Wednesday, January 18, 2017

The Supernatural


In Medieval natural philosophy, the supernatural made perfect sense: things had their own natures, that caused them to act as they do. But a force other than their nature could intervene and cause them to act otherwise. So bread naturally (per its nature) nourishes us, but a supernatural act can cause it to become the body of Christ.

However the scientific revolution did away with these "natures." There was brute matter, whose only nature was occupy space, and then there were laws imposed on this brute matter by God: in a sense, all of nature only "worked" because of divine commandment. The fact that these were divine commands to nature was why they were called laws! Attempts to explain natural phenomena by "natures" were mocked; see Moliere's parody of medieval natural philosophy where the doctoral student explains that opium causes sleep because of its "dormitive powers."

But many later scientists, under the sway of 19th-century ideologies, forgot the supernatural nature of their own laws, and came to use "supernatural" as a term of derision. But in our modern context the term is what Rand would have called a "stolen concept": any coherent idea of the supernatural is going to catch the modern "laws of nature" in its nets, and that is definitely not something the people using the term derisively want to do!


7 comments:

  1. So for example

    When people engage in acts of sex considered "unnatural" by most religions, is there a force stronger than nature compelling them to act that way?

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    1. Yes, there is something other the nature of their bodies LEADING them to act that way: a corrupted spirit. (And of course one think there were demons involved as well, besides the sinners own soul.)

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    2. Interesting.

      One wonders if it is possible to live a virtuous life, while always being under a corrupted spirit. (or vice versa?)

      I ask these questions, because a friend of mine once told me, "How come you as an atheist are so prude about sex when many religious people are not? You have no hell to fear of." I had no response.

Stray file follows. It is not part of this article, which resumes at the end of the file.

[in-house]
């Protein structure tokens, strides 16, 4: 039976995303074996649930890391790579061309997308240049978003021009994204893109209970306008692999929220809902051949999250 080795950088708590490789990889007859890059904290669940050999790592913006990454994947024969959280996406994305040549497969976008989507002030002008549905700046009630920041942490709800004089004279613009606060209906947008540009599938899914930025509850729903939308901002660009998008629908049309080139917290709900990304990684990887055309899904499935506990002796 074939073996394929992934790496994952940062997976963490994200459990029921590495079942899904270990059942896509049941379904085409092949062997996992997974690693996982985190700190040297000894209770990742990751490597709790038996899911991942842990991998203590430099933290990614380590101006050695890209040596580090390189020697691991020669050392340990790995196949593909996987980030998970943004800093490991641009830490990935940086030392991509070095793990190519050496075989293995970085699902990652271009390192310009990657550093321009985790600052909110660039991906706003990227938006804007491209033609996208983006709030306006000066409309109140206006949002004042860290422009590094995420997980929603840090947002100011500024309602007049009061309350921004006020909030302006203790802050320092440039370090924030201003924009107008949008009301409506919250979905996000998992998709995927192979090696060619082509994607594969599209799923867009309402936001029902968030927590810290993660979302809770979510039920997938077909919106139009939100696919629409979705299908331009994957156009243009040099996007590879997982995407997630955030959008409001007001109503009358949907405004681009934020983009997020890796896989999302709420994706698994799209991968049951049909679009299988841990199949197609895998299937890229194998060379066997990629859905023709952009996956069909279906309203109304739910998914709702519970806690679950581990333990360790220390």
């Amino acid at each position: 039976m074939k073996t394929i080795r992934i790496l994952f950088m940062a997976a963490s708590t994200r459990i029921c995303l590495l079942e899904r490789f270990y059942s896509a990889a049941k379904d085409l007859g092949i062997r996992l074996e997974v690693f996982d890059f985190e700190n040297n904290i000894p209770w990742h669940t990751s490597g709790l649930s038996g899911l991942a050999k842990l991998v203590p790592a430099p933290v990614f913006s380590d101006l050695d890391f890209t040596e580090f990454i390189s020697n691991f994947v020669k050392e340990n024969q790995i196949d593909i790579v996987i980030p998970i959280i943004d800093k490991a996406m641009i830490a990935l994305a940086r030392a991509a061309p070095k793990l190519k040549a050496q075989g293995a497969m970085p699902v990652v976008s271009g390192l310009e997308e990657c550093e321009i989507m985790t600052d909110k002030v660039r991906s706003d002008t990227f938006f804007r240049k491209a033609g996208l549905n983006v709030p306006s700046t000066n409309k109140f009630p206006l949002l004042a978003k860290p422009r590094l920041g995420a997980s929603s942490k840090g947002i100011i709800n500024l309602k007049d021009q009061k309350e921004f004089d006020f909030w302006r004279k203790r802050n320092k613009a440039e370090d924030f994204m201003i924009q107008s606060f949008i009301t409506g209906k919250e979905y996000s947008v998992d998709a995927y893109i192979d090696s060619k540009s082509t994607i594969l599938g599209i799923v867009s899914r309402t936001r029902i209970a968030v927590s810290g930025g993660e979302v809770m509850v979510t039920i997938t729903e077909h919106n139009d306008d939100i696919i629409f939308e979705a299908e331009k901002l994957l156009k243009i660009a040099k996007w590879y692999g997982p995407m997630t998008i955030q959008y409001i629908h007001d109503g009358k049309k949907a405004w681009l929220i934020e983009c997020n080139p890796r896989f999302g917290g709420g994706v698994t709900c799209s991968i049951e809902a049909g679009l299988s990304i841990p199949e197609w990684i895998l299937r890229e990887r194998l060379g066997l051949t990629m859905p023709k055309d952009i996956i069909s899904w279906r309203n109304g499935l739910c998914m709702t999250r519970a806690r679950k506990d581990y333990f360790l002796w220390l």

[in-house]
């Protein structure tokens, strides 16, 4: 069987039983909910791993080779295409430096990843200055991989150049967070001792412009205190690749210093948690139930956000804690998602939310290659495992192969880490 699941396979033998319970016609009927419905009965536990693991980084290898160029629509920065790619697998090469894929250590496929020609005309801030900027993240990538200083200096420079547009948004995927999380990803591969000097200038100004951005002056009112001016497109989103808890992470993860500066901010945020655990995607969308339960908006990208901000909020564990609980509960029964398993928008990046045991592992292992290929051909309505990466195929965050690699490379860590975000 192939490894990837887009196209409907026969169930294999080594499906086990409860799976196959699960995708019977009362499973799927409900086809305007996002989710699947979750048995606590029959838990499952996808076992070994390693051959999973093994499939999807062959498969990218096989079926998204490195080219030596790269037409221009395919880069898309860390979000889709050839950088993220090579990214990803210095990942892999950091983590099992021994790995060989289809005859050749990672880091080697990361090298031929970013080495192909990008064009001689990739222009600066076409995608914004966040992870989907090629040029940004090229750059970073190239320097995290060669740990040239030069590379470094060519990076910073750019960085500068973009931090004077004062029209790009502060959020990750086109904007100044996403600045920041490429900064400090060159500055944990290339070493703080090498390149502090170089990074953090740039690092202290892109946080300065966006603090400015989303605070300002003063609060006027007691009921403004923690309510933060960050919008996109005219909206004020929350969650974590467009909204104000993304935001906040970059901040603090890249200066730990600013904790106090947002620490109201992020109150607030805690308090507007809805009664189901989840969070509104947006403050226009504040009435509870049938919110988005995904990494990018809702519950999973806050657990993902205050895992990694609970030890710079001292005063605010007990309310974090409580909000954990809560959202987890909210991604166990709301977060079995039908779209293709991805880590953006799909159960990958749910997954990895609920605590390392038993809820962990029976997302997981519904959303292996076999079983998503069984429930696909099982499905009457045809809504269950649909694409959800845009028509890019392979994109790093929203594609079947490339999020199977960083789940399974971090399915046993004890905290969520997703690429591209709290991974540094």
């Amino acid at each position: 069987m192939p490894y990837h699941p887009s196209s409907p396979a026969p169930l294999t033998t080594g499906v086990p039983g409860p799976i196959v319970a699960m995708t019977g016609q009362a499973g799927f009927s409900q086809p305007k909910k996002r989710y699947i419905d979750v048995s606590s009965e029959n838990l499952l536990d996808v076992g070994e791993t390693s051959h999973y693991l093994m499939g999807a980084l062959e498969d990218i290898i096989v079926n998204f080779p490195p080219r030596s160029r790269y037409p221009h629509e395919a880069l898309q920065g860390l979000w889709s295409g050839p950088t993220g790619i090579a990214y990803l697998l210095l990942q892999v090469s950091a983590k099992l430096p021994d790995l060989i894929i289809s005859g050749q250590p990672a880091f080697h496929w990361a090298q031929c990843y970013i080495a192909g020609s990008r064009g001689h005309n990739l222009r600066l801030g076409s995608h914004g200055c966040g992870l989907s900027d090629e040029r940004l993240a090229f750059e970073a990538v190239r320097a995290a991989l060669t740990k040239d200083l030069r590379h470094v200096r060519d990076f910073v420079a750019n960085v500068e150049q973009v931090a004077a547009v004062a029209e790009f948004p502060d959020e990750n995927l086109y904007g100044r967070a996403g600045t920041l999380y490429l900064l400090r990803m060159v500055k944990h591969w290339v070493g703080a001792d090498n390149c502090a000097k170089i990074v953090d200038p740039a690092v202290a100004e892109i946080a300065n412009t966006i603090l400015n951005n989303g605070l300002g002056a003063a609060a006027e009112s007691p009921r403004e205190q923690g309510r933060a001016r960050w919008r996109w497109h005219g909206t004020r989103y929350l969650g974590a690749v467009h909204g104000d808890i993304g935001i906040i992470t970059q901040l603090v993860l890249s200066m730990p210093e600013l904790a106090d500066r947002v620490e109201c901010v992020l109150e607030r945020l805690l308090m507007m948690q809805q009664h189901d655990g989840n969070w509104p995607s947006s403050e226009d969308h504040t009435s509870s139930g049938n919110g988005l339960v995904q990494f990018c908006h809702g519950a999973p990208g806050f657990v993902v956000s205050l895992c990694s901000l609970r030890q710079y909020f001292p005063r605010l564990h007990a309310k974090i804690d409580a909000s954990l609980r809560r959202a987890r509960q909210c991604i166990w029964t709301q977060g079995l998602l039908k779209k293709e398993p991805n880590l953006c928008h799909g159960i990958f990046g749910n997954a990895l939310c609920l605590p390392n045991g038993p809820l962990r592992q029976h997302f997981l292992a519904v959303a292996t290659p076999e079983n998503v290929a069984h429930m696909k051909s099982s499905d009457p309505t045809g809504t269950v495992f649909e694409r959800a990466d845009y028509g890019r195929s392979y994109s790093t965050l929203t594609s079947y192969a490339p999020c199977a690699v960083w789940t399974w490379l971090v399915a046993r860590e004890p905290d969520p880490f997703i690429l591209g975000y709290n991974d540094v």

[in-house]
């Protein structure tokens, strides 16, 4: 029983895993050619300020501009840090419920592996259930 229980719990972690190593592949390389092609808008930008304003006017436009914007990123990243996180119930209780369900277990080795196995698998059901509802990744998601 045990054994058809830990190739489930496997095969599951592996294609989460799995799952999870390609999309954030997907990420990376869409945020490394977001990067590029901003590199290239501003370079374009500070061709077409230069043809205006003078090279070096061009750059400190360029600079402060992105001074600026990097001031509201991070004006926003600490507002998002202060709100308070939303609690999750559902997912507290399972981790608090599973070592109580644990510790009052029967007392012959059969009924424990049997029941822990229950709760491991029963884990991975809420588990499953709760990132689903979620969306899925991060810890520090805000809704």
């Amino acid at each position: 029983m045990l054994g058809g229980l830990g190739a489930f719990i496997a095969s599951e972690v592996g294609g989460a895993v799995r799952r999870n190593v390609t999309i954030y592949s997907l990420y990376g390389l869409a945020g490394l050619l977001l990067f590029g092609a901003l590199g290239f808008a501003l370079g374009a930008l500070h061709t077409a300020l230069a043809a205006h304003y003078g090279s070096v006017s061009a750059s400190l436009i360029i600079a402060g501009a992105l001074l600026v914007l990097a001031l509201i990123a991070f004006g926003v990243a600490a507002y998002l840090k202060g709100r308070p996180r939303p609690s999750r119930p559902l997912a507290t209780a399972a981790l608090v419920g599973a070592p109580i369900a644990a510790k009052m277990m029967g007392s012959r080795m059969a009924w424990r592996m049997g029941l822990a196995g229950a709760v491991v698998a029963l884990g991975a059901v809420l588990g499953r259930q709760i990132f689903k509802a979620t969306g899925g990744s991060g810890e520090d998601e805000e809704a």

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    3. What in the world do you mean by "UNDER a corrupted spirit"? Do you think the human spirit is something other than us, somehow haunting us?!

      Interestingly, I happen to be reading C.S. Lewis at the moment, and he did not find atheist prudes surprising in the least: a distatste for creation is the common factor in both atheism and prudery!

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    4. Indeed, Lewis even said, "The sins of the flesh are bad but not the worst of the sins."

      I remember being shocked when the writer of a traditional Catholic magazine proclaimed that greed for wealth was once considered as bad or worse than sexual immorality.

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  2. What’s the distinction, then, between a supernatural force and simply an interaction with another thing that has its own nature? For instance, the nature of a human body is that it will fall quickly if at a height. But a parachute falls much more slowly, so if the body is secured to a parachute, it alters the body’s natural behavior. I don’t imagine anyone would describe that as supernatural.

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    Replies
    1. It is understandable that you'd think this, but there is a very different sense about the sort of nature that Gene is talking about. Once you understand this concept, you'll feel a different pull to it.

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George Berkeley, Common-sense Realist

"According to Berkeley, the perceived world is itself a language -- or, rather, a discourse in a language. Berkley intends this claim...